Find Us


‘Cinema shouldn’t be a luxury’: A possible cap on exorbitant prices of French cinema tickets?

France’s Nupes party is seeking to regulate cinema ticket prices
France’s Nupes party is seeking to regulate cinema ticket prices Copyright AFP
Copyright AFP
By David Mouriquand
Share this articleComments
Share this articleClose Button

As rates soar, a proposed cap on cinema ticket prices could revitalize cinemas and their role as "a people's agora,” one French MP states.


Have cinema tickets become prohibitively expensive?

The general answer seems to be ‘yes’ and French politician Sarah Legrain has taken notice.

During a press conference last week, Legrain, Vice-Chairwoman of the Committee on Cultural Affairs and Education, MP for the LFI-Nupes group (the New Ecological and Social People’s Union) and member of the French National Assembly, announced that she was tabling a bill to cap cinema ticket prices.

Legrain wants to "make cinema addictive" by setting a cap on increasingly expensive cinema ticket prices. In her view, the bill would make it easier for "occasional cinema-goers to become regulars".

The bill provides for a framework for cinema ticket prices without defining them, leaving it up to the executive to set them by decree. At the same time, the distribution of advertising revenue would also be rethought. Finally, the MP intends to introduce a tax on popcorn and other confectionery for cinemas with more than three screens. Set at 10.72%, this tax would be paid directly to the CNC (Centre National du Cinéma – the French National Centre of Cinematography and Animated Pictures) to feed the support fund for creative support.

A misleading price average

The CNC estimates the average price of a cinema ticket at €7.04, a price tag which does seem reasonable.

However, that average doesn’t represent the reality of many cinemagoers’ experiences. Almost 40% of cinemas charge higher prices. 

In multiplexes, which account for the largest proportion of the offer, it is not uncommon for tickets to cost up to €14. With the technological development of cinemas and offers in 3D or 4DX, some exhibitors are charging exorbitant prices, with some tickets costing up to €18.50 in chains like UGC or Pathé, two of France’s most ubiquitous cinema chains. The same price tag can be seen in cinemas in the UK, the Netherlands and Belgium.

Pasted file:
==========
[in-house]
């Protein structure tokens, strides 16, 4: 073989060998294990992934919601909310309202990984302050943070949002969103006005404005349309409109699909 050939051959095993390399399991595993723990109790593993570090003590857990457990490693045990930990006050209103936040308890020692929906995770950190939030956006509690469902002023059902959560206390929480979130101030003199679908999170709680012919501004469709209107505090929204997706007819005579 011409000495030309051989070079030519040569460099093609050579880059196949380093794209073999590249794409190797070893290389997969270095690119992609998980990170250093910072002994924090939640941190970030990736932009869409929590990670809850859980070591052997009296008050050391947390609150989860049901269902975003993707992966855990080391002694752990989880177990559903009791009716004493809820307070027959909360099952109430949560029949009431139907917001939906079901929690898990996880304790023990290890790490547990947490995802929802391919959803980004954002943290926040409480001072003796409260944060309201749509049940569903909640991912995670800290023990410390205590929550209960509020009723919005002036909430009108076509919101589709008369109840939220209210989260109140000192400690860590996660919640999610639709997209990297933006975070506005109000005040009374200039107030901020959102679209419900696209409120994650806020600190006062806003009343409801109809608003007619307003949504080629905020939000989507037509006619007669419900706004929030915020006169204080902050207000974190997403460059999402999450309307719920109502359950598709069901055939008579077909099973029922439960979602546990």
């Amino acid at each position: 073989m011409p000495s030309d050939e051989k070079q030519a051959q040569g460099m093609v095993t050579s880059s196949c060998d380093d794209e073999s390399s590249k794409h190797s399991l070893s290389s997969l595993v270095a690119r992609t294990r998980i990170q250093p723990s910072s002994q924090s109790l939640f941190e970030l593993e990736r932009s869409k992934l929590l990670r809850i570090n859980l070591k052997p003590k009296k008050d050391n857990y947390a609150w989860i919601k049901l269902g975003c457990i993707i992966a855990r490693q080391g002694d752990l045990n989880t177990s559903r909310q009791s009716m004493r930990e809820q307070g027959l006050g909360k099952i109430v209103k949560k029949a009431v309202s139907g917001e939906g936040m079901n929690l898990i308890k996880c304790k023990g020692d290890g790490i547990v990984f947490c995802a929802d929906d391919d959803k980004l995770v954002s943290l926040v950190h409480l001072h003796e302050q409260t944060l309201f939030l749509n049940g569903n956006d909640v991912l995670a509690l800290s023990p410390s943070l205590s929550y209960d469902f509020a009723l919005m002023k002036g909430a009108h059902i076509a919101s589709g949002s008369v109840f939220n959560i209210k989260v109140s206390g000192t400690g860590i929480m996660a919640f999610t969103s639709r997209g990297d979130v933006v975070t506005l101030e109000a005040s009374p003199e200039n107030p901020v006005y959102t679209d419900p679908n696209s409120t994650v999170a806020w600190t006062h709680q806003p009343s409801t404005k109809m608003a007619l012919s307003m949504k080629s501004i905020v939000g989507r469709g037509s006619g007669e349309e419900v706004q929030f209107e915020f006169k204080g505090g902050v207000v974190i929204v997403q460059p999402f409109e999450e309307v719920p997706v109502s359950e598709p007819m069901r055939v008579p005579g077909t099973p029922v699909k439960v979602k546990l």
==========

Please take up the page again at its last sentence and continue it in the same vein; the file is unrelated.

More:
The digital and new technology media Presse Citron conducted a survey, examining the ticket prices at Pathé, Gaumont, MK2, UGC and CGR cinemas in France's 20 biggest cities, including Paris, Marseille, Lyon, Toulouse and Nice. Their comparative study showed that cinema tickets cost an average of €11.28.

If audiences are looking for cheaper tickets, their best bet is to head to more independent cinemas and arthouse establishments, like the Yorck Kino chain in Germany or France’s indie cinemas like Lumière cinemas in Lyon or establishments like the Cinéma du Panthéon in Paris. And even then, “full” tickets are around the €8.50 mark.

"For a family with two children, a trip to the multiplex costs 50 euros just for the tickets, 75 euros with the 4DX option. If they allow themselves a packet of popcorn, they have to add between 4 and 8 euros," stated Sarah Legrain. 

A return to the people’s agora

The MP has cited French actors Adèle Exarchopoulos (Blue is the Warmest Colour, Sibyl, The Five Devils) and Kad Merad (The Chorus, Welcome to the Sticks), who have both railed against the high price of cinema tickets.

Speaking on RMC (Radio Monte-Carlo) last year, Merad warned about the future of cinema in a context of inflation: "A cinema ticket isn't cheap (...) When you go away with your family and take two ice creams and three sweets, it makes for expensive evenings.”

"At that time, there was already high inflation, but nothing like today", explained Legrain.

There's also the streaming issue to keep an eye on. A survey from the CNC last year found that the drop in attendance was not just a “loss of habit” but also due to rising ticket prices and competition from streaming platforms.

“We are fighting against only one enemy,” said Aurélie Delage, manager of the Megarama cinema group in the French commune of Garat. “The couch, which is free!”

Exhibitors were alarmed by the fact that attendance at cinemas was at an all-time low last year, and as cinemas began to fill up at the start of 2023, there were hopes that attendance could come back to pre-pandemic levels. Certain recent releases like blockbusters Fast and Furious X and Guardians of the Galaxy Volume 3 have lured in audiences, and French films like The Three Musketeers: D'Artagnan and Je verrais toujours vos visages have both attracted over a million admissions.

However, the increase in attendance is misleading according to Legrain, who claims that it is "felt in two or three films such as Super Mario Bros".


A cap on cinema ticket prices is only good news for French cinemagoers, should the bill be adopted. No news yet as to when that would be or whether the proposed measures can revitalize cinemas and their “role as a people's agora,” as Legrain wishes.

"Going to the cinema should not become a luxury", she added.

Finally something we can all agree on.

Additional sources • Le Figaro, RMC

Share this articleComments

You might also like